If Supermedium has its way, VR in a web browser will be as common as going to Pandora or Spotify for your music. Coming from creators of the original WebVR initiative at Mozilla, the project plans to become the home of millions of lightweight VR experiences on the web. If successful, it would radically democratize access to virtual reality. No longer would you need to create an app and go through the approval process. Anyone could post a short VR piece online.
VR in a web browser
Here’s the opening announcement from Supermedium’s blog:
Supermedium is the beginning of realizing ambitions that we’ve held for
years. We were previously on the original Mozilla VR team that started the
WebVR initiative. There, we created A-Frame, an open source web framework for
building VR experiences, which we still maintain after over two years. We moved
on from Mozilla to take WebVR to the next level. We are establishing the Web as
a legitimate foundation for VR, and for immersive platforms going forward. Just
as there are a billion websites today, we are aiming for millions of VR sites
in the future. And it starts with a browser.
The beauty of web-based VR is that content loads fast. A typical native VR
application is several or dozens of gigabytes large, takes a minute or two to
boot, and costs $20. On Supermedium, you can click a link in Supermedium and
within a few seconds, you can be painting in A-Painter, shooting asteroids in
Space Rocks, or be on the sea train from Spirited Away. Have a go at a VR
experience for a minute or two, and move onto something else if you want.
It’s an intriguing development, though we’ve never been terribly impressed with VR experiences on a 2D rectangular screen. There are use cases for 3D object modeling in education, but that’s not an immersive experience.
It only makes sense if we can push the web version into a VR headset. Once we have VR glasses – or maybe the long-awaited Magic Leap goggles – it’s a different story. Browse the web. Find an immersive experience. Jump into it. Come back out to browse some more. Perfect.
But there’s very little sense of presence when you’re staring at an external screen.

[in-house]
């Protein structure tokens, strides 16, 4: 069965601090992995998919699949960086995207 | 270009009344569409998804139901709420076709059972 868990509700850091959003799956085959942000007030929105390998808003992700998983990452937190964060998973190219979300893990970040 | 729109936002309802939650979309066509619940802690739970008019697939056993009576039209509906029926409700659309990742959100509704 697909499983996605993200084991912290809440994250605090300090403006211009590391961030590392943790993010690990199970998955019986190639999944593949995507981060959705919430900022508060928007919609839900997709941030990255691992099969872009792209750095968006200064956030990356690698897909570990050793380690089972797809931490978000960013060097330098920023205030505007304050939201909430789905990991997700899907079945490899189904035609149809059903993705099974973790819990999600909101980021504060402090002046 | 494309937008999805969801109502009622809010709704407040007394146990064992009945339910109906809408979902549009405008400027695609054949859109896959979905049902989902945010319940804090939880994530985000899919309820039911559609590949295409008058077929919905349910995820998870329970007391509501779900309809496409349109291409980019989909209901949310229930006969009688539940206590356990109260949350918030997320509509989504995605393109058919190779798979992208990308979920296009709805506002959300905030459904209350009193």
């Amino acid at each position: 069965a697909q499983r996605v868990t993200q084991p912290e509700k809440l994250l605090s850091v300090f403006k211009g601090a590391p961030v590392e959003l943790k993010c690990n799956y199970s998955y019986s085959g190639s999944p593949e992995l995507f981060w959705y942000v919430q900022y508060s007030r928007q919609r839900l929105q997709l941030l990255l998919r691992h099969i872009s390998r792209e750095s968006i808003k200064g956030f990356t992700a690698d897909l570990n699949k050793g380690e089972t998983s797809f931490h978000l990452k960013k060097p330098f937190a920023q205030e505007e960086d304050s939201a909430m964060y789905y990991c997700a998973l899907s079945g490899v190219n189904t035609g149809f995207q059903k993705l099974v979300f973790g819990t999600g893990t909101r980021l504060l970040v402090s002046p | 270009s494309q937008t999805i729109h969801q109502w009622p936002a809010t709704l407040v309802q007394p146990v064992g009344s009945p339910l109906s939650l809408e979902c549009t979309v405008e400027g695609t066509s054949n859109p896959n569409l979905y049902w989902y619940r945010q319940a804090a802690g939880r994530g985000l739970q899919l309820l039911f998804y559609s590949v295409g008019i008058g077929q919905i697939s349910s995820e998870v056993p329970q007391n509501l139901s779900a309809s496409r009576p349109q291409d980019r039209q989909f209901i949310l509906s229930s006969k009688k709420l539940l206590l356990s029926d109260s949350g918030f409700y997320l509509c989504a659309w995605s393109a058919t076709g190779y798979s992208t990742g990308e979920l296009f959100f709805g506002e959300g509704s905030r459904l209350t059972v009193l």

A video demo shows you what to expect:
Still, the WebVR project and Supermedium’s goal of having VR in a web browser is a compelling idea. Our current distribution channels for VR projects leave much to be desired. From Steam, the Oculus Store, to Google’s Daydream, there are issues for both creatives and consumers. There’s a dual challenge here – making VR projects available and making the good ones easy to discover.
We doubt the virtual reality space will be impacted by Supermedium’s project in the short-term. But it can be the solution to a future problem. Right now on the web, we browse and read, browse and watch. But that’s our limited world today. (Have to add here: a future generation will wonder how we ever lived in such a restrictive online space.)
Tomorrow, we will browse and experience. Supermedium hopes to be the road to take you there.
Emory Craig is a writer, speaker, and VR consultant with extensive experience in art, new media, and higher education. He speaks at global conferences on innovation, education, and ethical technology in the future. He has published widely and worked with the US Agency for International Development, the United Nations, and the Organization for Economic Co-operation and Development (OECD). Living at the intersection of learning, games, and immersive storytelling, he is fascinated by AI-based avatars, digital twins, and the ethical implications of blurring the boundaries between the real and the virtual.